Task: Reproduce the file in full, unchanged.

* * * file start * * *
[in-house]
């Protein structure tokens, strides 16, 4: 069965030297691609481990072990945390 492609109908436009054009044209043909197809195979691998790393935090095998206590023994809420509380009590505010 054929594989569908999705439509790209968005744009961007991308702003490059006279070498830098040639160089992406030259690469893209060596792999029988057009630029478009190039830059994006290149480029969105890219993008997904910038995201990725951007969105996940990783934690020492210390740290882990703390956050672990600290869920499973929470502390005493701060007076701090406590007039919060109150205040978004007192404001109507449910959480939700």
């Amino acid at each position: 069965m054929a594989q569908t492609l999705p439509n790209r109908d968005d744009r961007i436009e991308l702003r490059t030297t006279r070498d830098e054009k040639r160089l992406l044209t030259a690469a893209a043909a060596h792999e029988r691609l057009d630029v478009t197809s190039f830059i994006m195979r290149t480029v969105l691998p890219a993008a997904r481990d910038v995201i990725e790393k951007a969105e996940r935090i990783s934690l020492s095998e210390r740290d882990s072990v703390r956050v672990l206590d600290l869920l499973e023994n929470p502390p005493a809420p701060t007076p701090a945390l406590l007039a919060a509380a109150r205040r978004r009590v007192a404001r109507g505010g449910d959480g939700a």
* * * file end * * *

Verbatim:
[in-house]
């Protein structure tokens, strides 16, 4: 069965030297691609481990072990945390 492609109908436009054009044209043909197809195979691998790393935090095998206590023994809420509380009590505010 054929594989569908999705439509790209968005744009961007991308702003490059006279070498830098040639160089992406030259690469893209060596792999029988057009630029478009190039830059994006290149480029969105890219993008997904910038995201990725951007969105996940990783934690020492210390740290882990703390956050672990600290869920499973929470502390005493701060007076701090406590007039919060109150205040978004007192404001109507449910959480939700």
């Amino acid at each position: 069965m054929a594989q569908t492609l999705p439509n790209r109908d968005d744009r961007i436009e991308l702003r490059t030297t006279r070498d830098e054009k040639r160089l992406l044209t030259a690469a893209a043909a060596h792999e029988r691609l057009d630029v478009t197809s190039f830059i994006m195979r290149t480029v969105l691998p890219a993008a997904r481990d910038v995201i990725e790393k951007a969105e996940r935090i990783s934690l020492s095998e210390r740290d882990s072990v703390r956050v672990l206590d600290l869920l499973e023994n929470p502390p005493a809420p701060t007076p701090a945390l406590l007039a919060a509380a109150r205040r978004r009590v007192a404001r109507g505010g449910d959480g939700a």